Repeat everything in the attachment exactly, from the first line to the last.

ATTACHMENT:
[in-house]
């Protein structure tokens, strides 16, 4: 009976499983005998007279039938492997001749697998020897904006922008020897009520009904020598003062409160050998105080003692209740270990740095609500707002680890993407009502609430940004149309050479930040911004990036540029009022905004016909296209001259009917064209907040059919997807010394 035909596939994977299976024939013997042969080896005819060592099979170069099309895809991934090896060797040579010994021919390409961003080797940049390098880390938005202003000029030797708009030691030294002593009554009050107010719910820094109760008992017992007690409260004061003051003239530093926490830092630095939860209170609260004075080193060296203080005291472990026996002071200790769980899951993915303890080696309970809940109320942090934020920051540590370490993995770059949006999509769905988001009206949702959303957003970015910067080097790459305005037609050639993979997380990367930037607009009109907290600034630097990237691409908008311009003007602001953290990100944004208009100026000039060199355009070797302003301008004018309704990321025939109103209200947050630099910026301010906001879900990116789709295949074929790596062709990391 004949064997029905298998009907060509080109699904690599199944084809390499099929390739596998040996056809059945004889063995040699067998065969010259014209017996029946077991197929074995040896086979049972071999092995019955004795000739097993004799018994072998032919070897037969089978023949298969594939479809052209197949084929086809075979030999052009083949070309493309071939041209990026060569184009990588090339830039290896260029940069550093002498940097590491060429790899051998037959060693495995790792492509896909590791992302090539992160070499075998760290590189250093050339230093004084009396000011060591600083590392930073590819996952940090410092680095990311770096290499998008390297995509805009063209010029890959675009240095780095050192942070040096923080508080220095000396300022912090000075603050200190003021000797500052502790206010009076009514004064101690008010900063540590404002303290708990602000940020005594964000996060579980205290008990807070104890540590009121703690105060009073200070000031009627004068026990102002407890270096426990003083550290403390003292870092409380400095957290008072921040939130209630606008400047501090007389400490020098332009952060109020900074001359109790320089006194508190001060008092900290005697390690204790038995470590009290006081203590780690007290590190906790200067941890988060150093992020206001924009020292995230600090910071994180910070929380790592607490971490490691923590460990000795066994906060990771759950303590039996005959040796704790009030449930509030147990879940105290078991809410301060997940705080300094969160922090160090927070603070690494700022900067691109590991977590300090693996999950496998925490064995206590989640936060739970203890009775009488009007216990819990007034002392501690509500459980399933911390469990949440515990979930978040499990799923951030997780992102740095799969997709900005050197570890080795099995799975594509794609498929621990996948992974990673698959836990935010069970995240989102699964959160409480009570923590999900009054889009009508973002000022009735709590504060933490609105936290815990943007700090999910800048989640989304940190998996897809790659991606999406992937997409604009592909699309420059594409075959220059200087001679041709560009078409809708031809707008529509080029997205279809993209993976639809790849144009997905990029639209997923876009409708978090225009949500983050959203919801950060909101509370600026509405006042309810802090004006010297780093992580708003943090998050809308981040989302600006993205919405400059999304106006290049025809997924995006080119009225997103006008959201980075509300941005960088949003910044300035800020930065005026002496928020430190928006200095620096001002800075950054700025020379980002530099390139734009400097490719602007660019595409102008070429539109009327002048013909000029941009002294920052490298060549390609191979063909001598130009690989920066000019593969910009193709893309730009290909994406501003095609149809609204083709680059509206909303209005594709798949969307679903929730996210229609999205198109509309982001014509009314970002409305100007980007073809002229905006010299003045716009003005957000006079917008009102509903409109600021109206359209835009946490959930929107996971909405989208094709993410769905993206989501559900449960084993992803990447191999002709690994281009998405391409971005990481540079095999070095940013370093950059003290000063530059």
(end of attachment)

[in-house]
């Protein structure tokens, strides 16, 4: 009976499983005998007279039938492997001749697998020897904006922008020897009520009904020598003062409160050998105080003692209740270990740095609500707002680890993407009502609430940004149309050479930040911004990036540029009022905004016909296209001259009917064209907040059919997807010394 035909596939994977299976024939013997042969080896005819060592099979170069099309895809991934090896060797040579010994021919390409961003080797940049390098880390938005202003000029030797708009030691030294002593009554009050107010719910820094109760008992017992007690409260004061003051003239530093926490830092630095939860209170609260004075080193060296203080005291472990026996002071200790769980899951993915303890080696309970809940109320942090934020920051540590370490993995770059949006999509769905988001009206949702959303957003970015910067080097790459305005037609050639993979997380990367930037607009009109907290600034630097990237691409908008311009003007602001953290990100944004208009100026000039060199355009070797302003301008004018309704990321025939109103209200947050630099910026301010906001879900990116789709295949074929790596062709990391 004949064997029905298998009907060509080109699904690599199944084809390499099929390739596998040996056809059945004889063995040699067998065969010259014209017996029946077991197929074995040896086979049972071999092995019955004795000739097993004799018994072998032919070897037969089978023949298969594939479809052209197949084929086809075979030999052009083949070309493309071939041209990026060569184009990588090339830039290896260029940069550093002498940097590491060429790899051998037959060693495995790792492509896909590791992302090539992160070499075998760290590189250093050339230093004084009396000011060591600083590392930073590819996952940090410092680095990311770096290499998008390297995509805009063209010029890959675009240095780095050192942070040096923080508080220095000396300022912090000075603050200190003021000797500052502790206010009076009514004064101690008010900063540590404002303290708990602000940020005594964000996060579980205290008990807070104890540590009121703690105060009073200070000031009627004068026990102002407890270096426990003083550290403390003292870092409380400095957290008072921040939130209630606008400047501090007389400490020098332009952060109020900074001359109790320089006194508190001060008092900290005697390690204790038995470590009290006081203590780690007290590190906790200067941890988060150093992020206001924009020292995230600090910071994180910070929380790592607490971490490691923590460990000795066994906060990771759950303590039996005959040796704790009030449930509030147990879940105290078991809410301060997940705080300094969160922090160090927070603070690494700022900067691109590991977590300090693996999950496998925490064995206590989640936060739970203890009775009488009007216990819990007034002392501690509500459980399933911390469990949440515990979930978040499990799923951030997780992102740095799969997709900005050197570890080795099995799975594509794609498929621990996948992974990673698959836990935010069970995240989102699964959160409480009570923590999900009054889009009508973002000022009735709590504060933490609105936290815990943007700090999910800048989640989304940190998996897809790659991606999406992937997409604009592909699309420059594409075959220059200087001679041709560009078409809708031809707008529509080029997205279809993209993976639809790849144009997905990029639209997923876009409708978090225009949500983050959203919801950060909101509370600026509405006042309810802090004006010297780093992580708003943090998050809308981040989302600006993205919405400059999304106006290049025809997924995006080119009225997103006008959201980075509300941005960088949003910044300035800020930065005026002496928020430190928006200095620096001002800075950054700025020379980002530099390139734009400097490719602007660019595409102008070429539109009327002048013909000029941009002294920052490298060549390609191979063909001598130009690989920066000019593969910009193709893309730009290909994406501003095609149809609204083709680059509206909303209005594709798949969307679903929730996210229609999205198109509309982001014509009314970002409305100007980007073809002229905006010299003045716009003005957000006079917008009102509903409109600021109206359209835009946490959930929107996971909405989208094709993410769905993206989501559900449960084993992803990447191999002709690994281009998405391409971005990481540079095999070095940013370093950059003290000063530059």